Aaron Josefczyk / AP
T.J. Lane, 17, is brought into Juvenile Court in Chardon, Ohio, on Thursday, May 24, 2012. Lane is charged in the Feb. 27 Chardon High School rampage that left three students dead and two students seriously wounded.
Almost three months after a deadly shooting at Chardon High School in northern Ohio, a judge has determined that the alleged shooter, 17-year-old T.J. Lane, will be tried as an adult. The February 27 shooting killed three students and injured two others.
It follows a hearing earlier this month that may have foreshadowed the youth's defense as an adult, as a psychiatrist testified that Lane suffers from serious mental problems, including auditory hallucinations, depression and involuntary fantasies. The judge said Lane's mental status didn't prevent him from understanding the proceedings or hinder his ability help with his defense.
The judge, Juvenile Court Judge Timothy Grendell, followed state law in the case, which states that 16- and 17-year-olds must be tried as adults if "the charge is aggravated murder or murder" -- and in Lane's case, "used a firearm while committing the offense." If those two things are true, and "there is probable cause to believe that the child committed the offense, the child must stand trial as an adult."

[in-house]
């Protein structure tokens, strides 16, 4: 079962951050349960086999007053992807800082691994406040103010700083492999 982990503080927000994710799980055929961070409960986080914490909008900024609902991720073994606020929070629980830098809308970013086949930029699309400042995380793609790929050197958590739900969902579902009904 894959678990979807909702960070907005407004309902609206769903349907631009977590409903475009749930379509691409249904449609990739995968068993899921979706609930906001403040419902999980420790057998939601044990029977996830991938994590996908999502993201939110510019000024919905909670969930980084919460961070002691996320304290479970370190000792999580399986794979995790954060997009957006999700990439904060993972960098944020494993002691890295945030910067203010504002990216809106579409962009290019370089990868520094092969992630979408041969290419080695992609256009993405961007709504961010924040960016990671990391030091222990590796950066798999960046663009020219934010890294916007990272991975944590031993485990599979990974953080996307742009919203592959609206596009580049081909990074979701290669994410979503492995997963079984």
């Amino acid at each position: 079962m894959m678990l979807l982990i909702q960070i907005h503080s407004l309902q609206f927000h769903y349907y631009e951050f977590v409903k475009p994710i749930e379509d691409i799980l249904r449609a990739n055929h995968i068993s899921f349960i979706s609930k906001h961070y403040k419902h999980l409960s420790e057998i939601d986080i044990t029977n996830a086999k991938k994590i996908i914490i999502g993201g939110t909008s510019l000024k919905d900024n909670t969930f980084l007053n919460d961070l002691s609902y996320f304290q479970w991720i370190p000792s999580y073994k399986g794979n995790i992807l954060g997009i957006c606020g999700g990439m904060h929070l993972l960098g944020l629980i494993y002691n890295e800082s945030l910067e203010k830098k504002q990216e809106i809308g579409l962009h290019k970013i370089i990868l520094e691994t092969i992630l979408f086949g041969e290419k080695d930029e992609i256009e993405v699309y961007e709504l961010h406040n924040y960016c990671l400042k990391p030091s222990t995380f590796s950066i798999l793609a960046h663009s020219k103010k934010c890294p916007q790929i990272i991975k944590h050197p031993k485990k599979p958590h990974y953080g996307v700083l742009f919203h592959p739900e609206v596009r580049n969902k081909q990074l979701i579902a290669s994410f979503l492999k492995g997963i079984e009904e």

A police report revealed in this morning's hearing also showed that Lane "admitted to firing 10 shots from a .22-caliber semiautomatic Ruger handgun" and Deputy Jon Bilcic confirmed the admission, an additional article from The Plain Dealer reports:
He said Lane told him he just "killed a bunch of people." When Bilicic asked him why, he said, "I don't know." At another point when asked why, he said, "I don't really understand myself."
Bilicic was testifying this morning in Geauga County Juvenile Court where Judge Timothy Grendell was expected to rule whether to send Lane, 17, to adult court to stand trial.
The deputy said when he asked Lane if had shot girls or guys, the teen responded, "I don't know." When asked how many were shot, he said, "I have no idea."
The deputy said Lane told him he was aiming for heads so people wouldn't suffer.
The county prosecutor is expected to take the case to a grand jury within a few weeks. If found guilty, Lane could face life in prison.